Zarathustra vs John Lennon

Thus Spoke Zarathustra – First Part – Chapter 3: ‘On Believers in a World Behind’
vs “God”, John Lennon (John Lennon/Plastic Ono Band, 1970)

Sickness, and convalescence – the former creates the belief in God and gods, icons and idols; the latter is the escape, an overcoming of such beliefs. Hear the confession: ‘At one time Zarathustra too cast his delusion beyond the human, like all believers in a world behind.’ Yet such a beyond begs a question. Zarathustra asks: ‘Beyond the human in truth?’ Answering, ‘this God that I created was human’s-work and -madness, just like all Gods!’ For Nietzsche’s philosopher, a belief in gods, a belief in a world beyond ( – beyond the material world in which we are alive) manifests a problem: why would a god create such an imperfect realm for humans? This world of suffering… a test to pass before the possibility of entry into the immortal and perfect realm? Cut away the chaff? Catch you out? This is the ‘image of eternal contradiction’. The suffering of the imperfect realm becomes a sick fantasy of a deranged god, ‘a drunken pleasure for its imperfect creator’.

Yet, of course, and in truth, ‘the sick and the moribund it was who despised body and earth and invented the heavenly realm… From their misery they wanted to escape.’ Belief in God and gods, icons and idols is the product of social ills, a collective fever. As John Lennon puts it: ‘God is a concept by which we measure our pain’.


Say it again, John: ‘God is a concept by which we measure our pain’. These startling lines, which kick-off Lennon’s piano driven song ‘God’, compose but the first part of three sections; three sections in which the themes of Zarathustra’s speech in Chapter 3 are mirrored: sickness, confession and convalescence. In designating God as a ‘concept’, Lennon is decrying God as manmade (sic) – all concepts are created. And in seeing the concept as the ‘measure [of] our pain’, Lennon understands that such a world behind becomes more and more a lure the worse our suffering; and this suffering more and more a ruse, a consequence of the belief in a world behind. A vicious circle: lure and ruse.

Accordingly, and in response to such a realisation, Zarathustra proclaims ‘I overcame myself as a sufferer’, and ‘Suffering it would be for me now, and torture… to believe’. This is the convalescence. Yet – and this is crucial – convalescence is not the path from falsity to truth. Zarathustra’s confession has an interesting use of ‘delusion’ – as if all there is are delusions. This is a remarkable move – for if this is the case, then surely the soundest idea would be to choose your own delusion. Why choose a delusion that depends upon making your life a ‘dream,’ ‘coloured smoke,’ a ‘fable of a God’? Why a delusion that makes the earth appear as ‘imperfect’? Belief in the perfection of some world-to-come, a world behind the one we live, one that can only be reached after our death. This is the worst of all delusions.

There is no easy way out, however. God is dead: we no longer need to believe in a world beyond. In The Gay Science, Nietzsche writes that knowing God is dead is not enough: ‘given the way of men, there may still be caves for thousands of years in which his shadow will be shown’ (GS-108). Even though we do not believe in gods the structures of religious thought will capture up all our endeavours for a thousand years to come. In short, the god-structure remains in an insidious form through idealism. Here we encounter the belief in the absolute in some form or other, once again, one created by humankind; and once again, an invisible desire. Structures found in secular society. Structures that capture up both the herd in belief, and those who appear as higher beings to themselves and others. Zarathustra says: ‘All too well I know those who are God-similar: they want to be believed in’. This is just the move Lennon makes: ‘I don't believe in magic… I-ching… Bible… Tarot… Hitler… Jesus… Kennedy… Buddha… Mantra… Gita… Yoga… Kings… Elvis… Zimmerman [Dylan]…’ and – of course – ‘Beatles’.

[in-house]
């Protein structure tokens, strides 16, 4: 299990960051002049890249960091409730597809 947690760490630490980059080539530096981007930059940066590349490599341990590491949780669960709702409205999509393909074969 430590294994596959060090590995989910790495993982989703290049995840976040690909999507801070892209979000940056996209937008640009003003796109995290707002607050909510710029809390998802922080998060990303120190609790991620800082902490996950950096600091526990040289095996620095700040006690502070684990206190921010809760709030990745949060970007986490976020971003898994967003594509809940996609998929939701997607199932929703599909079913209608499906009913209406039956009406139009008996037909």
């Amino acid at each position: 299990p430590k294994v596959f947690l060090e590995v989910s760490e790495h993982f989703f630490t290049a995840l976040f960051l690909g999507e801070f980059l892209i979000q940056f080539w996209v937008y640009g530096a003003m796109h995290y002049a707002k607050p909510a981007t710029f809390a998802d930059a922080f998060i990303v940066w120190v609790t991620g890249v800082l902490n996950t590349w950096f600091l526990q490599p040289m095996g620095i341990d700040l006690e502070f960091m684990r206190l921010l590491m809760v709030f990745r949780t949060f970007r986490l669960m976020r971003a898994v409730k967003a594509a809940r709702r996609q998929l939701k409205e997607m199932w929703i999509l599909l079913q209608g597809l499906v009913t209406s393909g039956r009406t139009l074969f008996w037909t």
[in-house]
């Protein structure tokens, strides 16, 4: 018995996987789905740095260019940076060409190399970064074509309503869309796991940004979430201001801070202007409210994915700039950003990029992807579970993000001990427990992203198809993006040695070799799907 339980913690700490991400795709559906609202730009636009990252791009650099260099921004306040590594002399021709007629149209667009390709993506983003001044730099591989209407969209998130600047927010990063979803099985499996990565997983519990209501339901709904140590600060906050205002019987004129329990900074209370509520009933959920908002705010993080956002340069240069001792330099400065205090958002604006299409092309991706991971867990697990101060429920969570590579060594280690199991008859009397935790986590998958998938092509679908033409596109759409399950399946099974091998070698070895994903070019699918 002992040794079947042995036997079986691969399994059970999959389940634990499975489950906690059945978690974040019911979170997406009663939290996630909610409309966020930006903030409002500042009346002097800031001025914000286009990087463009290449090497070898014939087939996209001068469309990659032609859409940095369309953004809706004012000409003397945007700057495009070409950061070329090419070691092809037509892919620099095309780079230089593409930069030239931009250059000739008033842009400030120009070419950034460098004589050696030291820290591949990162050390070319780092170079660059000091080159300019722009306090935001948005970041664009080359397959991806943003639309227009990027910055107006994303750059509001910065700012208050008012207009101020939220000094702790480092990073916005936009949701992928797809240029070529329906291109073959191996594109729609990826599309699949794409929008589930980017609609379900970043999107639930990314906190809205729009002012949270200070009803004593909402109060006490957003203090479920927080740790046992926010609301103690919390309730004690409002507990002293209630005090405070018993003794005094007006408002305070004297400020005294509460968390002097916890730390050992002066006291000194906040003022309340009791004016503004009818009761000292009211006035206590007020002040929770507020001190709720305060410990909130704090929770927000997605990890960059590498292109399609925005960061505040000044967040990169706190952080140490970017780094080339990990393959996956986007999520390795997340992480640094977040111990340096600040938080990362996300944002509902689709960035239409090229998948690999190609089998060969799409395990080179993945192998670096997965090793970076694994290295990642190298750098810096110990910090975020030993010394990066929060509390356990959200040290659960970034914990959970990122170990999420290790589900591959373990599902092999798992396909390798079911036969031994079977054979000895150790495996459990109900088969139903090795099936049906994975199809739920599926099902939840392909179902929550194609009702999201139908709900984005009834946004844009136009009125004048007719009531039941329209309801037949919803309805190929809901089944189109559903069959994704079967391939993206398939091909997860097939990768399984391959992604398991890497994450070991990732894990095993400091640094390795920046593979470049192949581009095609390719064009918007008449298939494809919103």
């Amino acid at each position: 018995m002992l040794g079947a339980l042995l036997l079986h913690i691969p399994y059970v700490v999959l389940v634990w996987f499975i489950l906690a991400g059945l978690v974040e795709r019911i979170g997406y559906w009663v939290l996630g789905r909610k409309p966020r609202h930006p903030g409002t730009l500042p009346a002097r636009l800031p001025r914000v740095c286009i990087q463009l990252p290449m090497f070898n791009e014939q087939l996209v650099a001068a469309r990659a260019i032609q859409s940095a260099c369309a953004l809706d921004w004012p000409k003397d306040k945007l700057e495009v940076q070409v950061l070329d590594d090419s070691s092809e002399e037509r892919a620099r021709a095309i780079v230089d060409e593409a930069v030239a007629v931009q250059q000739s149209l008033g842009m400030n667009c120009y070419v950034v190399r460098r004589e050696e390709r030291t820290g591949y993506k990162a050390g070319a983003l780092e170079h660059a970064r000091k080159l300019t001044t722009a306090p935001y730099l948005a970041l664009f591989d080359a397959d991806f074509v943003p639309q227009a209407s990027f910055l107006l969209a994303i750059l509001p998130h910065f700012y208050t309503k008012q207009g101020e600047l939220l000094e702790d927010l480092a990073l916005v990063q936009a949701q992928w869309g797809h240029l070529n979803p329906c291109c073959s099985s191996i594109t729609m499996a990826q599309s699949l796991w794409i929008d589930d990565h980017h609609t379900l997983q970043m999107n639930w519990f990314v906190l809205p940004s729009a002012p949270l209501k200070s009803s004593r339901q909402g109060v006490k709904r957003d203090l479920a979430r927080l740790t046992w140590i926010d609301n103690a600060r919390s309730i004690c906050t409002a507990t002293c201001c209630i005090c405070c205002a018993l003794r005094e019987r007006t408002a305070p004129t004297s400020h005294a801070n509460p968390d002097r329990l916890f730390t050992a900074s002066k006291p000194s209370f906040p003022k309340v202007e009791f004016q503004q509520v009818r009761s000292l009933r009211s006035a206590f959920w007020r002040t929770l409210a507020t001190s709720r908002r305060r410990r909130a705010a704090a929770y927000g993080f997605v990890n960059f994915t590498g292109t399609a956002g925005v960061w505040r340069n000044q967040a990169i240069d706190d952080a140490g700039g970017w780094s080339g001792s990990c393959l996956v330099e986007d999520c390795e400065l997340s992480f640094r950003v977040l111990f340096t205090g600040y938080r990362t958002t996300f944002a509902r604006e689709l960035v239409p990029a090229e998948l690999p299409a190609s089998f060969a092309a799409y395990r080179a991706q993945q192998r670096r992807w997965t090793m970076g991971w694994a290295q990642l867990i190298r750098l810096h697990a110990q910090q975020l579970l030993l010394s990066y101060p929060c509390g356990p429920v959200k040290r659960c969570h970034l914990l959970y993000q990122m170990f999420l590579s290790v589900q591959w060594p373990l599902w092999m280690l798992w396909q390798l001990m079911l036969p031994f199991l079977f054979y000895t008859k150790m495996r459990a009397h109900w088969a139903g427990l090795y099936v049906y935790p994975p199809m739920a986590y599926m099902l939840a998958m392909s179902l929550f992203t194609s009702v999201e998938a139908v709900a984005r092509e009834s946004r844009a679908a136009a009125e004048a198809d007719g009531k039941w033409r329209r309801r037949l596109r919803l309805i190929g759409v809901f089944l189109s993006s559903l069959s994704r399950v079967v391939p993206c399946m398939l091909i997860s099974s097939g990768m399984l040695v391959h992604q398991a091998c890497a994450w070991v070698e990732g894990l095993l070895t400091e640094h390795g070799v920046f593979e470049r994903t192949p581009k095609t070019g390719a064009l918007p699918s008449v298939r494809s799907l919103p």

Perhaps the answer appears to believe in nothing: nihilism. In the wake of the death of god, we should believe in nothing. Given the indifference of the universe to us, little specks of dust floating for a moment in the cosmos, we encounter a loss of meaning. But nihilism simply accepts the teaching of a world behind without the perfect world to come. In all these things, it is a weariness of the body which has lost its will to accept and affirm life, a will that is ‘poor and ignorant’, and causes the human to want ‘to attain the ultimate in a single leap, in a leap of death’. Lennon concludes the song, accordingly, with a new belief: ‘I just believe in me... Yoko and me / and that’s reality’. Yet such a belief – Lennon confesses – is the result of a period of convalescence. Once he may have believed in Gods and idols, but now ‘the dream is over’, and he realises he himself constructed such idols: ‘I was the Dreamweaver / But now I'm reborn’, and these idols included himself: ‘I was the Walrus / But now I'm John’.

‘Gentle is Zarathustra with the sick… may they become convalescents’. This is the path Zarathustra has taken, and a difficult, almost impossible one, to negotiate. A path Lennon has taken. Yeah – don’t believe in Lennon. Zarathustra himself has already pronounced such a proscription (Prologue 9) and will so again (I.22.3). Rather, ‘Listen… to the voice of the healthy body… it talks the sense of the earth’. Listen to the delusion of your own immanence.

First Part: Chapter 4 - Iggy Pop

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